KYSO Flash
Knock-Your-Socks-Off Art and Literature
Issue 2: Winter 2015
Commentary: 885 words [R]

A Conscious Decision

by Ona Gritz

“I know why you write about me so much,” my son, Ethan, said to me once. “It’s because I’m so important to you.”

Writing has been a natural response to parenting for me; a kind of overflow. In poems, I’ve sought the perfect word to describe the particular blond of Ethan’s hair. Honey-colored, I wrote, because, as it changes with the seasons, his hair takes on the various hues of that thick, sweet stuff lined up in jars. I’ve attempted to describe the still, not-yet-animated face I glimpsed in the birthroom mirror seconds before he woke to the world. Calm as milk in its cup. I’ve written about the rifle he used at summer camp. How the hand that once lay splayed on my chest as he nursed has held an actual weapon. He’s a teenager now, but recently I drafted a poem in which I witnessed his tentative first steps, noting anew how they mirrored my own palsied walk.

My palsied walk. Disability is another subject that frequents my poems, but not because it compels me the way motherhood does. Writing about it has been more a conscious decision than a matter of inspiration.

When I was a child, there was a brown paper bag kept on the floor of my closet, on the left-hand side toward the back. Inside was a single shoe, ankle high with a leather strap above the laces, and a hole near the ankle where a leg brace attached. The brace was a thin metal pole with a leather cuff that buckled near my knee. I had to wear this contraption while I slept. Heavy and stiff, it got caught in my blankets and sometimes caused bruises on my knees. Though I understood that what I had was cerebral palsy, I thought of that shoe as my disability. More precisely, I thought of it as my secret inner ugliness. After all, it was kept hidden and mentioned only in private as my mother helped me put it on at night.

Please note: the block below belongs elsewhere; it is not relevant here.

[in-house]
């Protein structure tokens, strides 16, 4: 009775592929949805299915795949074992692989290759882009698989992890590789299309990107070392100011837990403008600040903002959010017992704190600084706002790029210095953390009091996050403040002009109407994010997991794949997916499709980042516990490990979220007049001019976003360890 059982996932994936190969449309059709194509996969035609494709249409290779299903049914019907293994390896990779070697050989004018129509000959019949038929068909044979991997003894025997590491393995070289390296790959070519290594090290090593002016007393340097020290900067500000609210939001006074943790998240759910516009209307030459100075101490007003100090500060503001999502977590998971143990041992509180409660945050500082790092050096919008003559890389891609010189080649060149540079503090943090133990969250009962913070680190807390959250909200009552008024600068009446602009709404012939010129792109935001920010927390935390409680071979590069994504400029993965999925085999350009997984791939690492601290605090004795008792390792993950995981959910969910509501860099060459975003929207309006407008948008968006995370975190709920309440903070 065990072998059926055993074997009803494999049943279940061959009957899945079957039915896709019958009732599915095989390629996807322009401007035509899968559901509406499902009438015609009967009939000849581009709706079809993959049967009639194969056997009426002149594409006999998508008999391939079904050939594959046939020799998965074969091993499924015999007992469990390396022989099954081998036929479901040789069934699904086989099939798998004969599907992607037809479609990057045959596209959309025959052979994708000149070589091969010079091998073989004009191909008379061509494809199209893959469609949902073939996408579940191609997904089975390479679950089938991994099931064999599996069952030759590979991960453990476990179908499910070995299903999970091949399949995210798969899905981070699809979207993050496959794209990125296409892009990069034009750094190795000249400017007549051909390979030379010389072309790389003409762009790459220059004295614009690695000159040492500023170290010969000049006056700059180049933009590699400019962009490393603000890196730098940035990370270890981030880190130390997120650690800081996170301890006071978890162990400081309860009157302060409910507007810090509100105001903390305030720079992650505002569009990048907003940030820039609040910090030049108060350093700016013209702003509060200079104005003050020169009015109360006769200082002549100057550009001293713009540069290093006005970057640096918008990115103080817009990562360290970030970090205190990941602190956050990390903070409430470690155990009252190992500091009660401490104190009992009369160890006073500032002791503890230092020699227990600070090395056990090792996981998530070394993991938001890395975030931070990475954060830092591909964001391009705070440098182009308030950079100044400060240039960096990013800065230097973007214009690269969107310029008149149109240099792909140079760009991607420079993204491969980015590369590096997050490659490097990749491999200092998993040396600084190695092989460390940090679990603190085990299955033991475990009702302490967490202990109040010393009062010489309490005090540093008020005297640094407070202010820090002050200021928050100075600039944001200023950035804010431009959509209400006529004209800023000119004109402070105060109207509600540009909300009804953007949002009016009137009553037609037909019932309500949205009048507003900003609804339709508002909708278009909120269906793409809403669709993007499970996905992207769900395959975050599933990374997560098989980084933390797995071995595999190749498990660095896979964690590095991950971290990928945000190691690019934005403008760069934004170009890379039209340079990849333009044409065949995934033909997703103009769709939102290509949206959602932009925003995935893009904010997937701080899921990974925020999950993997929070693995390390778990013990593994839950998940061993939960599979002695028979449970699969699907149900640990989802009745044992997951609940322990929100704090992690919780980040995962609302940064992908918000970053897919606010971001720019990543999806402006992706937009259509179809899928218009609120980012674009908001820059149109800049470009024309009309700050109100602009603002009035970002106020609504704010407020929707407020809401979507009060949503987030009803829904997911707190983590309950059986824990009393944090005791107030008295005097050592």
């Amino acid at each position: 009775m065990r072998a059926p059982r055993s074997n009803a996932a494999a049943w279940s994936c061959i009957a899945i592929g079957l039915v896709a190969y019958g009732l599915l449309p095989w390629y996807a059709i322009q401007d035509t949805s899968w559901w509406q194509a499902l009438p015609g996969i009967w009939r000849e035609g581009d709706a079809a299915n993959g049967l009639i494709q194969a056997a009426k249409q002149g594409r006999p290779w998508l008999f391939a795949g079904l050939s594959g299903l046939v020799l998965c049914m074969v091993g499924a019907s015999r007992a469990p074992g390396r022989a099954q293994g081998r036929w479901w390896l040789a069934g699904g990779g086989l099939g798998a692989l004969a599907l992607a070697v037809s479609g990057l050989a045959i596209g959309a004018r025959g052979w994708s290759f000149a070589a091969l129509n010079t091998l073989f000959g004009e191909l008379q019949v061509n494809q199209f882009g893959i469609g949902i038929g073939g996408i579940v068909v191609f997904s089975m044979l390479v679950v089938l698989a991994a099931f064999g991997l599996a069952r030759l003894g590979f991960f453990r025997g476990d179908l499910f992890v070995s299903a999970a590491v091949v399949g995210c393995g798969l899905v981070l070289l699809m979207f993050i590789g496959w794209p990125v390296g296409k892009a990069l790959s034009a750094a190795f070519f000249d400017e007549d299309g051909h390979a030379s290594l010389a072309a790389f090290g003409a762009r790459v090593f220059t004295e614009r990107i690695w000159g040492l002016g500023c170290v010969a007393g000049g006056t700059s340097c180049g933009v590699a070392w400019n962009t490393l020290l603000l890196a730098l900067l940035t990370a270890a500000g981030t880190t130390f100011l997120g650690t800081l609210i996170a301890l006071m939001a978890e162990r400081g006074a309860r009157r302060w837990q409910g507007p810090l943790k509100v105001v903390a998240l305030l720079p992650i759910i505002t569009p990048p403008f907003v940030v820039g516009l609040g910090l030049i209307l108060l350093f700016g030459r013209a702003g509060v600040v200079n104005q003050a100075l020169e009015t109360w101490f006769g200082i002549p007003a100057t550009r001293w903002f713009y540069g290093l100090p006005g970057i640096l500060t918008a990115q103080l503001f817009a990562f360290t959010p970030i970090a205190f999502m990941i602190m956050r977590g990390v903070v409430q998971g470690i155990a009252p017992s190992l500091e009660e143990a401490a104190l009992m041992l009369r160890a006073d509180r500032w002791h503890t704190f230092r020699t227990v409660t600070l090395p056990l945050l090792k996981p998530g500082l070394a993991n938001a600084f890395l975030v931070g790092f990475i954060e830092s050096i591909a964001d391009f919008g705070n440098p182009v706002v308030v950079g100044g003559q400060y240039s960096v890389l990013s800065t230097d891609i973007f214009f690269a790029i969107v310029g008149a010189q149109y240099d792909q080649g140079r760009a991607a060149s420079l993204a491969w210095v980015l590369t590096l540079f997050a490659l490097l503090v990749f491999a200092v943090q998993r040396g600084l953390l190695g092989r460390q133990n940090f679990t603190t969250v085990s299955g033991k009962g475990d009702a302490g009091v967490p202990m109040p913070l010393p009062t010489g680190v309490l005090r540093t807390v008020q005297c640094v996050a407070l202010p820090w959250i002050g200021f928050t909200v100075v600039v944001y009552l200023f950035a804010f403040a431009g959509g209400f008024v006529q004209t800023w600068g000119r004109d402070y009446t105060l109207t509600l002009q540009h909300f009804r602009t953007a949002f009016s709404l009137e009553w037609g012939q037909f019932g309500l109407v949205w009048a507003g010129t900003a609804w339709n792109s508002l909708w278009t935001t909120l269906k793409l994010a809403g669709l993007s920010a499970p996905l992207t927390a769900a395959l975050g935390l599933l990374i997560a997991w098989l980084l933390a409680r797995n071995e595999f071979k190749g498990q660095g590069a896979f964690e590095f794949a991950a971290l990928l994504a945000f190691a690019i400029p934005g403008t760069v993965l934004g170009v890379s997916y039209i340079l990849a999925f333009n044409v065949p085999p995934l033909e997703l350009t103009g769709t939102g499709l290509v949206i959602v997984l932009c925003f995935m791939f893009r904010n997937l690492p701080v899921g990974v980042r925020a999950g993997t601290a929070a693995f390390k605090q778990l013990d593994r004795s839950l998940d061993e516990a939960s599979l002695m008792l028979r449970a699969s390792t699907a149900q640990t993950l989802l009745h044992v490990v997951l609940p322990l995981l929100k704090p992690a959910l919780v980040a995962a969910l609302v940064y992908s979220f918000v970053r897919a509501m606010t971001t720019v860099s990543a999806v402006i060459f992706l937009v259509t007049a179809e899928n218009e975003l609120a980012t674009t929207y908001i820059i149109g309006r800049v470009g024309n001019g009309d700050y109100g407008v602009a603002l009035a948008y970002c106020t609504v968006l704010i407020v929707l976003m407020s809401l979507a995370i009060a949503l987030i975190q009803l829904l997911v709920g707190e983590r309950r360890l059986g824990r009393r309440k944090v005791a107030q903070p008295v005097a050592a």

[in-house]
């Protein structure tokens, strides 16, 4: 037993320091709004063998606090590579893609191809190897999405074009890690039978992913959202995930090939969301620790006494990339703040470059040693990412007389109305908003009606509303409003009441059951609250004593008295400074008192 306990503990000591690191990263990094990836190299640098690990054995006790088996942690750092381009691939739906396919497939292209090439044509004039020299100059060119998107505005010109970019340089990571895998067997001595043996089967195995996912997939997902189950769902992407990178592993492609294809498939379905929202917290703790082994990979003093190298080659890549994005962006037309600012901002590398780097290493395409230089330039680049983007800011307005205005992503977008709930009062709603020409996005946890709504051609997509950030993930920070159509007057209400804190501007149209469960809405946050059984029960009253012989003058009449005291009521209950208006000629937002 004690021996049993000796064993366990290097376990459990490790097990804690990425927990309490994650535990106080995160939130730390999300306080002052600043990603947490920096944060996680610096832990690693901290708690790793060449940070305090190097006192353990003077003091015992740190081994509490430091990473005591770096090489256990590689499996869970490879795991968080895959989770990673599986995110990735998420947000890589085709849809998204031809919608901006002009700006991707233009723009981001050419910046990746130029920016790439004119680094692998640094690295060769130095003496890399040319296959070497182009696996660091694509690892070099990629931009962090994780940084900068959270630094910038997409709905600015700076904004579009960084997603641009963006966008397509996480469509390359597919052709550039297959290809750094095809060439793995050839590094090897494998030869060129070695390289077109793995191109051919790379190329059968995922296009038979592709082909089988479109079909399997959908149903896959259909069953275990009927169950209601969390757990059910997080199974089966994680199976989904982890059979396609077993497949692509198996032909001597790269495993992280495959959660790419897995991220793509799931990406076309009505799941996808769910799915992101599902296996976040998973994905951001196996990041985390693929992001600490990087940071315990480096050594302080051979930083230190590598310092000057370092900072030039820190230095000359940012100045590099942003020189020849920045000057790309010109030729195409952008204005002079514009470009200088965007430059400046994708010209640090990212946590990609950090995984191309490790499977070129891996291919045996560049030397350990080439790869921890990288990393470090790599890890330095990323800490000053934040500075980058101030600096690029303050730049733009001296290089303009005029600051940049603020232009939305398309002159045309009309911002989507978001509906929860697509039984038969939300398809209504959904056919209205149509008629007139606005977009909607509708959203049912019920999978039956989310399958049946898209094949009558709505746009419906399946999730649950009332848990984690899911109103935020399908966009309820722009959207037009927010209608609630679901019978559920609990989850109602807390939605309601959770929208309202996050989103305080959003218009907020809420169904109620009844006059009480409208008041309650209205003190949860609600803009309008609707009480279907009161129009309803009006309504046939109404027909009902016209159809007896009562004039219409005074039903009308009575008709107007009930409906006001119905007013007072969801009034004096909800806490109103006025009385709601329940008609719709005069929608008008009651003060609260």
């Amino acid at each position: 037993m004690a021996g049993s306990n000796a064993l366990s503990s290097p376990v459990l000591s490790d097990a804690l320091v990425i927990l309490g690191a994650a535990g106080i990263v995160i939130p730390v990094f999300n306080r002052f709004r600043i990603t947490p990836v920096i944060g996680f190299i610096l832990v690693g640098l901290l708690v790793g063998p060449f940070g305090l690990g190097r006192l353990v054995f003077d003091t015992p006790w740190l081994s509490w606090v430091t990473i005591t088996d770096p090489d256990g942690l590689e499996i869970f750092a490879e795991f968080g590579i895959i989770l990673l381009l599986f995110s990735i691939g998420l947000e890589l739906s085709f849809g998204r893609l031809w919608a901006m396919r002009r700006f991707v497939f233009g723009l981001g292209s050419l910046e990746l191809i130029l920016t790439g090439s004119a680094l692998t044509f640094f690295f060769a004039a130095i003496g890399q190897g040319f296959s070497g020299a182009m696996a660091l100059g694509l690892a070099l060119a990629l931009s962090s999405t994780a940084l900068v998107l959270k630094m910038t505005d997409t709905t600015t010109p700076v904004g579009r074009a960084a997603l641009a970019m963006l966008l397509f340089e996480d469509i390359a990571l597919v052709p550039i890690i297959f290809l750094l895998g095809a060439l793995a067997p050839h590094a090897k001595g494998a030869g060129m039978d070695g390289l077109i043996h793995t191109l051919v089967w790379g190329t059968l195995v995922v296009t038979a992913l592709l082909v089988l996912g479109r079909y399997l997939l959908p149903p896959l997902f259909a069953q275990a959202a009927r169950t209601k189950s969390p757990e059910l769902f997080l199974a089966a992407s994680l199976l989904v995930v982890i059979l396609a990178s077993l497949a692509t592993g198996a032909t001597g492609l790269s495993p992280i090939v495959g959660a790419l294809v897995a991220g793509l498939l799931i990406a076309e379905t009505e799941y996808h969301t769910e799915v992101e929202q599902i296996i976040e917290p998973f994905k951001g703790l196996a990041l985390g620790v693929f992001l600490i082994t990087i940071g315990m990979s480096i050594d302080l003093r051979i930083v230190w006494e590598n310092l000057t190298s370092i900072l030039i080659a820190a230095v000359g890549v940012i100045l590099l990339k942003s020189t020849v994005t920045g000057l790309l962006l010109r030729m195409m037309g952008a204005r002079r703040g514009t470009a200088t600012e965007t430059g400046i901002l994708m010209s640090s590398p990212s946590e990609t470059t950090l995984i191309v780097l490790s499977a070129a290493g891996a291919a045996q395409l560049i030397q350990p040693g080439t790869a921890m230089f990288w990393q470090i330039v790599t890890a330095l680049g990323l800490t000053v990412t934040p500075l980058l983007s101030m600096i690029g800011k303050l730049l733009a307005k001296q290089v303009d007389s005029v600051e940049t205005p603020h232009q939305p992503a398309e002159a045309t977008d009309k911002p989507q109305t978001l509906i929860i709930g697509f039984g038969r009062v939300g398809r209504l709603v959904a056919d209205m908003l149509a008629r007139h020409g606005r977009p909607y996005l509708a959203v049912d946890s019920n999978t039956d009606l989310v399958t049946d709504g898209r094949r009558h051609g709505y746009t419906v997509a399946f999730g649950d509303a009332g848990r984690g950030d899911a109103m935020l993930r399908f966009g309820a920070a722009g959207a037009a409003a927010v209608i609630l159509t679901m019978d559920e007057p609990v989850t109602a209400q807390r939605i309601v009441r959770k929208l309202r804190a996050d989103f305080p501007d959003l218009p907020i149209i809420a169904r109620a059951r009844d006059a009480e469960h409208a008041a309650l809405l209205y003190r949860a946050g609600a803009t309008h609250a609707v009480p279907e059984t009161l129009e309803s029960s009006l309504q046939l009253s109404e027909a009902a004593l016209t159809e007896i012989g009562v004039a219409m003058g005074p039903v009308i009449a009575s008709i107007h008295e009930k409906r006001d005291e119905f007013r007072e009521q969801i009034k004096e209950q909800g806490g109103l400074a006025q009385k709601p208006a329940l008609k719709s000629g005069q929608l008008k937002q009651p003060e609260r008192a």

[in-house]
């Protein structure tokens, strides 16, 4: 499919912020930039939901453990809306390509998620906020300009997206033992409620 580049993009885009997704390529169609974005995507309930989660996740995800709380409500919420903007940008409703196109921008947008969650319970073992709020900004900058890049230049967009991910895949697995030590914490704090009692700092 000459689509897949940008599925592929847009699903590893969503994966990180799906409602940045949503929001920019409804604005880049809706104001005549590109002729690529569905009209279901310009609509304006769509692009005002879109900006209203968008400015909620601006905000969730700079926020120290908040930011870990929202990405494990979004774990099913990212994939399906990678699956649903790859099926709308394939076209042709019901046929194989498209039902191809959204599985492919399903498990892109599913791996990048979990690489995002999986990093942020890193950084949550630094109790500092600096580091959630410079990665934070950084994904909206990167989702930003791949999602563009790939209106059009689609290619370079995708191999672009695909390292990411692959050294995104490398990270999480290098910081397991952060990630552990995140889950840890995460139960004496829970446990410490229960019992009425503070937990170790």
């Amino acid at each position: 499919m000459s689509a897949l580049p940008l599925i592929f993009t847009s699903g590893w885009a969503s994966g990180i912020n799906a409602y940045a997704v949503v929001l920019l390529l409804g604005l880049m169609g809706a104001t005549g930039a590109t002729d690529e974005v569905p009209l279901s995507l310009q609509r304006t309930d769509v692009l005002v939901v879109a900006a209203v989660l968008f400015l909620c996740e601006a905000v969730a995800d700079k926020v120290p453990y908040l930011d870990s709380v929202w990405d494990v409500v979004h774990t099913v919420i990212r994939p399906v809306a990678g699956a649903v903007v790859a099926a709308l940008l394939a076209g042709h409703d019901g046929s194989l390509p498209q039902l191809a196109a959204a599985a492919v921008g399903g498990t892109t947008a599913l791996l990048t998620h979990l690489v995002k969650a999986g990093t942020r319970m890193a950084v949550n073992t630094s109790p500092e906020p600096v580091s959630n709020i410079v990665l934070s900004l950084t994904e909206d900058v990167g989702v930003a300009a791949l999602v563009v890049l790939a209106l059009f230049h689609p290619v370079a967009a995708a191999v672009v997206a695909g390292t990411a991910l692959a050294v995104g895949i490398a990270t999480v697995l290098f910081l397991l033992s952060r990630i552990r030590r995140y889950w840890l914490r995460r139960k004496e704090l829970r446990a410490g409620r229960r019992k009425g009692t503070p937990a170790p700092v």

My cerebral palsy is relatively mild. I lack fine motor skills in my right hand, but learned early to compensate with my capable left. It’s nothing, I was told. I walk as though favoring a sore foot. Barely noticeable, people said. These comments were meant to be compliments. I was lucky, it seemed, because I wasn’t too different. Because I could more or less pass.

True, there were times I was forced to face my limitations—coming upon a winding staircase with no banister—walking down a slick, icy street to get home. But mostly when I thought about having cerebral palsy, what I focused on was how people saw me. It pained me to think that someone might not find me pretty because of my uneven legs and awkward gait. I didn’t know then that worrying over such things is a kind of luxury. My quirky walk gets me where I’m going. I can speak clearly, cook, shop, clean, and use my good mind to read, teach, and write. Scarcely hampered by it, I saw disability as primarily a cosmetic issue. That changed when, in my thirty-fourth year, I took on a job that was, in many ways, beyond my physical abilities.